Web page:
The error--if it is an error--involved in playing the score's marks inconsistently quite naturally raises questions. Is it a case of violating the composer's intention, as the latter has left its trace on the page? Or is it a violation of the piece's structural logic, which may reasonably be assumed would require something like consistency in the interpretation of given marks? Or, given the indeterminate score's openness, can we even determine which measure of meaning has been violated? A good faith effort to honor the composer's intention may result in looking for clues to that intention in the score's structure, which may only provide vague hints. On the other hand, interpreting by the lights of the score's structural logic may require the performer to resort to questioning the composer as to what range of values are permissible or desirable for any given mark on the page. This latter tactic is not at all unusual, and may in fact represent the norm rather than the exception. Perhaps for open-form or indeterminate scores, the pre-interpretive move of stipulation may itself be indeterminate. It may simply end in an interpretive impasse, or aporia.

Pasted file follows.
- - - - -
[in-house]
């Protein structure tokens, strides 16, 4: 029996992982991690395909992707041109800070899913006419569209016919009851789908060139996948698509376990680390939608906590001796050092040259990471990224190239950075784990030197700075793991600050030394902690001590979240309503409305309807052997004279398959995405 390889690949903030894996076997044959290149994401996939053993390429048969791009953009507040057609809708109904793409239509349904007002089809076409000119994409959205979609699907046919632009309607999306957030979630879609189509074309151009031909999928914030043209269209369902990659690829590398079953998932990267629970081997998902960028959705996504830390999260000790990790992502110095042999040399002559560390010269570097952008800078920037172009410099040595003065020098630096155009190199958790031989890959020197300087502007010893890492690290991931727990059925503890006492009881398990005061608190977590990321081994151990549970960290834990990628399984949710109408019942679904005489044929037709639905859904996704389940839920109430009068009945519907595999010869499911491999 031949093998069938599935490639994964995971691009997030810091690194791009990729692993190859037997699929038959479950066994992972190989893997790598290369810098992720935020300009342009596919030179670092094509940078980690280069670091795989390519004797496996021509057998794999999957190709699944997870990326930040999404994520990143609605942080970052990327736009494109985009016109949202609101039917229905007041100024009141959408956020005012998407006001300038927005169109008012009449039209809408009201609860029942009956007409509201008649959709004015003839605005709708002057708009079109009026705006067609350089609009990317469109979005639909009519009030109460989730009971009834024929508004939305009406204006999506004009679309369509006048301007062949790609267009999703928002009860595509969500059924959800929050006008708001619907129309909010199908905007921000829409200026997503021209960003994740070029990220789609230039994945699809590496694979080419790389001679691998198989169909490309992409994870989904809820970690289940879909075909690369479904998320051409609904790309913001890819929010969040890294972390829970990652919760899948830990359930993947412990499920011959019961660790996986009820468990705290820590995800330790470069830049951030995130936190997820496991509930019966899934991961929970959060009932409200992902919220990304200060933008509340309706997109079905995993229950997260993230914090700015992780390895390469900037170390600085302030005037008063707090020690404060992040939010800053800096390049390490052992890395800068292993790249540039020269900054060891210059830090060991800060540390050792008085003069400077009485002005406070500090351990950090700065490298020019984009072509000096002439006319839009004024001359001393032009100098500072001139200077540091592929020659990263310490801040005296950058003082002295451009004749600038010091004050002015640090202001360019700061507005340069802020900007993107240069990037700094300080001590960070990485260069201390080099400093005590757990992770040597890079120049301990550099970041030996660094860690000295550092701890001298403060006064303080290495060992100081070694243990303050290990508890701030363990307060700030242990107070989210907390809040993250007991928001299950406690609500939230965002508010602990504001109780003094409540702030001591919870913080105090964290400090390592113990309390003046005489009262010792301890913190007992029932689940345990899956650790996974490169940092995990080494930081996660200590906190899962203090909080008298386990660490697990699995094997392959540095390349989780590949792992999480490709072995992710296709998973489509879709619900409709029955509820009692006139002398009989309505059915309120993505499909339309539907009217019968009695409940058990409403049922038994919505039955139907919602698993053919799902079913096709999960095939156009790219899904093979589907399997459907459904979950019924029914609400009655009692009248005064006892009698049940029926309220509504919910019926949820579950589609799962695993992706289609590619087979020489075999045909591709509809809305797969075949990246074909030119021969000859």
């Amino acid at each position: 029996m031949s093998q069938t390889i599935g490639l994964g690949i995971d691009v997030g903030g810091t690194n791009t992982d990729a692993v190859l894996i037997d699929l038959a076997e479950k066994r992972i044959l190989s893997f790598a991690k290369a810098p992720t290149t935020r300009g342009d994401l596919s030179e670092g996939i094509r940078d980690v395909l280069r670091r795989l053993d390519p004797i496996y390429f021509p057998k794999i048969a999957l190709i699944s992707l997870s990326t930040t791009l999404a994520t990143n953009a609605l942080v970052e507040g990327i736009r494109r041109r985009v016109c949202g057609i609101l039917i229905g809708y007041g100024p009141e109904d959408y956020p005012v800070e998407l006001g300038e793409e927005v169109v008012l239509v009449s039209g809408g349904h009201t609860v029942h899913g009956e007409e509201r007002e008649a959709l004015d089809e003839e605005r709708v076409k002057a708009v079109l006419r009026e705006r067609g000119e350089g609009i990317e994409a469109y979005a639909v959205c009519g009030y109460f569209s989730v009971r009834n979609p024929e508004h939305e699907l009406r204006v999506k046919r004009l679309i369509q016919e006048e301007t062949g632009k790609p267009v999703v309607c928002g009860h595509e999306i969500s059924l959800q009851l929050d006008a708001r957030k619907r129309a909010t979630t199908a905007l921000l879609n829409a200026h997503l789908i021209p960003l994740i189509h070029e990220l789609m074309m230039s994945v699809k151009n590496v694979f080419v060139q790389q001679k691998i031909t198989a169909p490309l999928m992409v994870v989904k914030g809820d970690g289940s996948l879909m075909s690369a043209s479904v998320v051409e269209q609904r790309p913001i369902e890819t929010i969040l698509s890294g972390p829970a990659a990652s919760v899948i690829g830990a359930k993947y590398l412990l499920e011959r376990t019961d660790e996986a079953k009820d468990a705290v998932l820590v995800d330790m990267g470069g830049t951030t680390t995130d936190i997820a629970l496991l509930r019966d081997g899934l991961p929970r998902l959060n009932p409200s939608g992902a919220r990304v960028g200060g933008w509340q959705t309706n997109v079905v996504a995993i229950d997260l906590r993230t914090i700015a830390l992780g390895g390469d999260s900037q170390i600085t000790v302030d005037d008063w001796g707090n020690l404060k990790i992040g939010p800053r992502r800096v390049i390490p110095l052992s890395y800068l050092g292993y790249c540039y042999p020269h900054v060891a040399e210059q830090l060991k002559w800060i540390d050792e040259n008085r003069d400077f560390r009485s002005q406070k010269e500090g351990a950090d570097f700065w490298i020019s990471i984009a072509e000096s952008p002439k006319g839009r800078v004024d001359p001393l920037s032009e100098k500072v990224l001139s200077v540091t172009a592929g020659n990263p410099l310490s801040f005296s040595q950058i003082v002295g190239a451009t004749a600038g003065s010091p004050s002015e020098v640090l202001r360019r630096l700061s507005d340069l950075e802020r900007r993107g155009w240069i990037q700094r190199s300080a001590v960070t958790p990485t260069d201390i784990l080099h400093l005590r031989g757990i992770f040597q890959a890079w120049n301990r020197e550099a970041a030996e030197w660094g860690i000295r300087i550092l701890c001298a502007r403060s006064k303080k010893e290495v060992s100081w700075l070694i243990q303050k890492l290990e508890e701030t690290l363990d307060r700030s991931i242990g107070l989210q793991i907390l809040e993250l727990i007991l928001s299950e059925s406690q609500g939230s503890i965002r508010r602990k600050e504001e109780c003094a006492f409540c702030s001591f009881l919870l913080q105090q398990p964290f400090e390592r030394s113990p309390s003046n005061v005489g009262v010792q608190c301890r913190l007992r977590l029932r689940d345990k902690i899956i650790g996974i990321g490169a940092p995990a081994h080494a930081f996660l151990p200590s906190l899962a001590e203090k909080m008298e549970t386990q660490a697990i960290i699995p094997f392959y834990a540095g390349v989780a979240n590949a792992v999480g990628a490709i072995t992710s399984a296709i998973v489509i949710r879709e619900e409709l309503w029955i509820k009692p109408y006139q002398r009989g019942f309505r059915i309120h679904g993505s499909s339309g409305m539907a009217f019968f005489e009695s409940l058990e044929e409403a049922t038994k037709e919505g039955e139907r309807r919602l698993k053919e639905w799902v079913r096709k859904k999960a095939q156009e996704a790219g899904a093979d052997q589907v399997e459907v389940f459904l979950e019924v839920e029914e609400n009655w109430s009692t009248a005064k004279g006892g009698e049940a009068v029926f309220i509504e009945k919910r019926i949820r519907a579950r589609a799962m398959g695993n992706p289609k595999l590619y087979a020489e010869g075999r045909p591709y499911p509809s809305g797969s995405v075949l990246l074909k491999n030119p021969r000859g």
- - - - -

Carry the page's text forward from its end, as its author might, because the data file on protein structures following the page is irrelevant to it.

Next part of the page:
Of course it may be the case that the score permits and even encourages creative inconsistency in its realization; it may be that for the composer of a given open-form composition, there are no mistakes, assuming a good-faith effort at realization. But even in those cases, it may be that the sounds don't really correspond in some discernible way to what's notated on the page, whether or not the discrepancies are welcome. For example, graphic scores using relative pitch notation may set out phrase shapes that the performer is intended to follow. The marks on the page, as inexact as they are, still constitute criteria against which to judge the sounds made to realize them. A certain amount of leeway in interpretation is to be expected, but beyond a certain point, it is possible to speak of an error or of playing something that goes against the composer's intentions or alternately, falls outside of the structural logic of the piece.